Today I tried using Node.js together with SequelizeJS to connect to a named MS SQL instance. SequelizeJS is an ORM providing abstractions to work with databases like PostgreSQL, MySQL, MS SQL and more. While the documentation is really good, it is missing the part for named MS SQL instances. If you take a look at documentation for setting up a connection, it reads, that you just have to specify the mssql  dialect. But – bummer – that didn’t work for me. After reading some code – that’s the true power of Open Source! – I found a line of code which looks promising. To configure the named instance, you have to use the property dialectOptions  together with – tada! – the instanceName  property:

sequelize = new Sequelize(database, username, password, {
    host: host,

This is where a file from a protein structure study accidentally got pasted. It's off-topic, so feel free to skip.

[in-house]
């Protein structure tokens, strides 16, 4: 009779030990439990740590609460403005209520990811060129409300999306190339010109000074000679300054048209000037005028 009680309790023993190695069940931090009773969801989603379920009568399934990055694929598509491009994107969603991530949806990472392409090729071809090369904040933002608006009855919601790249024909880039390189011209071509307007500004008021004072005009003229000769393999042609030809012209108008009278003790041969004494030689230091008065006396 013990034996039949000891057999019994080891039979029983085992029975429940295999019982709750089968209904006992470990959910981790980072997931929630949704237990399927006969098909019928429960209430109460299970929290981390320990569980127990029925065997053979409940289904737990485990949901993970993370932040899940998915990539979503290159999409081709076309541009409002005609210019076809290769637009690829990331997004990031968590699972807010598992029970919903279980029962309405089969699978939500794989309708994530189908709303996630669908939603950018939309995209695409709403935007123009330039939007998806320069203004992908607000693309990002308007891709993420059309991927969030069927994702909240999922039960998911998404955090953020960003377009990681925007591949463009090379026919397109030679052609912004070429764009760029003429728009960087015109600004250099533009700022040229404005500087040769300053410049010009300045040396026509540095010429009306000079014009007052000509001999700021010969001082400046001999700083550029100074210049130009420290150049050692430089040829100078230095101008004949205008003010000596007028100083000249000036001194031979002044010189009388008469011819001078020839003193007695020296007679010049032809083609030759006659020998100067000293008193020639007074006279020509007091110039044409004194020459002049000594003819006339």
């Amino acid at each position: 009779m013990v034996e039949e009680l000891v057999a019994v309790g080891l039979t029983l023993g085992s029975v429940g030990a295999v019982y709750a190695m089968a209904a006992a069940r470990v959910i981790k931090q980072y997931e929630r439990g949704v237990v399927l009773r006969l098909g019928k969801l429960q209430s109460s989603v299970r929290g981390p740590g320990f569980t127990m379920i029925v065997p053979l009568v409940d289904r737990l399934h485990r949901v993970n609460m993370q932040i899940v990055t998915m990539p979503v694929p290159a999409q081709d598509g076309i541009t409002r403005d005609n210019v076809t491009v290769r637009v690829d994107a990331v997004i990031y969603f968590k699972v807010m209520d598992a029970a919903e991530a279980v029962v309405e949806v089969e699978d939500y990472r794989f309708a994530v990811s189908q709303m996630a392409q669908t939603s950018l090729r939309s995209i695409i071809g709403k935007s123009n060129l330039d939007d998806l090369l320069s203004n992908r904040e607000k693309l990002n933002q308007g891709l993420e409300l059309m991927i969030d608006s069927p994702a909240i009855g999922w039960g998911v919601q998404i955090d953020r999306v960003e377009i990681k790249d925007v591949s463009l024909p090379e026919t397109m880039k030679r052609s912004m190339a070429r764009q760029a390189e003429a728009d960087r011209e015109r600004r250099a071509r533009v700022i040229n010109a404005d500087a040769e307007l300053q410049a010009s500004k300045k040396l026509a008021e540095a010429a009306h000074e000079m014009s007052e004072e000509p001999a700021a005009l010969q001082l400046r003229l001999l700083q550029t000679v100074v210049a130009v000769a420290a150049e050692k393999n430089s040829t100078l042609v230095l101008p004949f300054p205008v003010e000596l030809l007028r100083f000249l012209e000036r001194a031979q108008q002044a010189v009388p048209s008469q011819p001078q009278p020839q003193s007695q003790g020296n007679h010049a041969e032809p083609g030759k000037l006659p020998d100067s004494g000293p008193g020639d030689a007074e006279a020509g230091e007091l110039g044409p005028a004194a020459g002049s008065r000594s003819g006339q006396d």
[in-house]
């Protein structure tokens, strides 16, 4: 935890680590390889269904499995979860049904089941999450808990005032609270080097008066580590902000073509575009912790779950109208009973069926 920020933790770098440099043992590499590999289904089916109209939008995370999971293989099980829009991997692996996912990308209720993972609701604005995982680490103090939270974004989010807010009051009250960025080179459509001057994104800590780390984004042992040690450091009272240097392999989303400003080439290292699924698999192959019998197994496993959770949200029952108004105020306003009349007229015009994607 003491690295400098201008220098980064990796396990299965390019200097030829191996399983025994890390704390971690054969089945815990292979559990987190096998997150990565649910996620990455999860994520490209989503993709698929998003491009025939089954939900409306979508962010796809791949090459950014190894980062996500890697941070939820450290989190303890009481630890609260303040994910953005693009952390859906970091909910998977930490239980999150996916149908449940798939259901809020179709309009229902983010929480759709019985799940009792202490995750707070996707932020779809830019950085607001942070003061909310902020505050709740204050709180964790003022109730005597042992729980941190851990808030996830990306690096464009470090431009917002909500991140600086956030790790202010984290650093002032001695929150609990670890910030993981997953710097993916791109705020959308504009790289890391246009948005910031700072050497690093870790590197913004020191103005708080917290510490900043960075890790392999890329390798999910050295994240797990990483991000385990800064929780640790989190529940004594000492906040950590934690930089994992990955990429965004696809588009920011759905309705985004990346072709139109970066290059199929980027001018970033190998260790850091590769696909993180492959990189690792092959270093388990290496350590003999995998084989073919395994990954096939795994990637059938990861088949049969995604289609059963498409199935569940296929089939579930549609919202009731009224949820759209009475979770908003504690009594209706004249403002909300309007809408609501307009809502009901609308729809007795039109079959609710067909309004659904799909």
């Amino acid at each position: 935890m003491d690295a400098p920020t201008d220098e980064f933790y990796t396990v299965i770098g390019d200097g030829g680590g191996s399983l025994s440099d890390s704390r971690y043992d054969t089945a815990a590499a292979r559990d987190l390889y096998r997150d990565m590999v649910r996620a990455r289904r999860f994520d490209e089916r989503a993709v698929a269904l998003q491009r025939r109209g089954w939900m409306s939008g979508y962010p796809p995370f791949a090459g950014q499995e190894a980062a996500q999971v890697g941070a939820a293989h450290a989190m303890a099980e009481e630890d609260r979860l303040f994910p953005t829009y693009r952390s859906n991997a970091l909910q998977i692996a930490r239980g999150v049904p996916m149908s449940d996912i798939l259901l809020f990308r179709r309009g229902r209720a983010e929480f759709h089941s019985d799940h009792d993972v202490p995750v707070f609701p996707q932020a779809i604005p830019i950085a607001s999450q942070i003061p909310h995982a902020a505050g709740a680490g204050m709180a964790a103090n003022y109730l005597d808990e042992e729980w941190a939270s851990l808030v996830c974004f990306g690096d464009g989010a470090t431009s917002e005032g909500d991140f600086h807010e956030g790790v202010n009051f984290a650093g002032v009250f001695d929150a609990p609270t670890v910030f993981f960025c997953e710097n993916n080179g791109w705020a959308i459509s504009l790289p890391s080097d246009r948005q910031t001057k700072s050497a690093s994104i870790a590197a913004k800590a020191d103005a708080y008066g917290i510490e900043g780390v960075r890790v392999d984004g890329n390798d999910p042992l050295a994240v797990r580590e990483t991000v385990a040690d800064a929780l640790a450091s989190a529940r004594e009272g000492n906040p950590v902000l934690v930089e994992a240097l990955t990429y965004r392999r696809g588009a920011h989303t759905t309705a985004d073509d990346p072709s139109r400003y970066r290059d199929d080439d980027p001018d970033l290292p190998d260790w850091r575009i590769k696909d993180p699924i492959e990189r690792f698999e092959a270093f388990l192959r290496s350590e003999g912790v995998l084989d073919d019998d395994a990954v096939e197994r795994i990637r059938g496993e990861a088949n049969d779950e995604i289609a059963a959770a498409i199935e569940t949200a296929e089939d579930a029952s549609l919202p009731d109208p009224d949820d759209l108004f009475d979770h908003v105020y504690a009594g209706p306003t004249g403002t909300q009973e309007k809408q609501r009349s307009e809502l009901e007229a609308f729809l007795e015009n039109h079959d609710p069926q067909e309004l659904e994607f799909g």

dialect: 'mssql',
    dialectOptions: {
        instanceName: 'MSSQLSERVER2014'
    }
});

With a thrill of anticipation I restarted my server to get … a connection error. Oh my! Behind the scenes SequelizeJS uses Tedious. Tedious implements Microsoft’s Tabular Data Stream (TDS) protocol to speak with various versions of MS SQL Server as well as Azure SQL Database (kudos to the contributors! You will not implement this protocol within a few days.). Reading through the docs of Tedious, I found this little part:

options.instanceName  The instance name to connect to. The SQL Server Browser service must be running on the database server, and UDP port 1444 on the database server must be reachable.

SQL Server Browser is disabled by default (at least, if you almost click Yes during the SQL Server setup process :-)). To enable the SQL Server Browser, you have to start the Sql Server Configuration Manager, which can be done by either typing that into search or by executing SQLServerManager12.msc  via Windows+R (Run). Don’t forget: 12 is SQL Server 2014, 11 is SQL Server 2012. That brings up this nice little dialog:


SQL Server Configuration Manager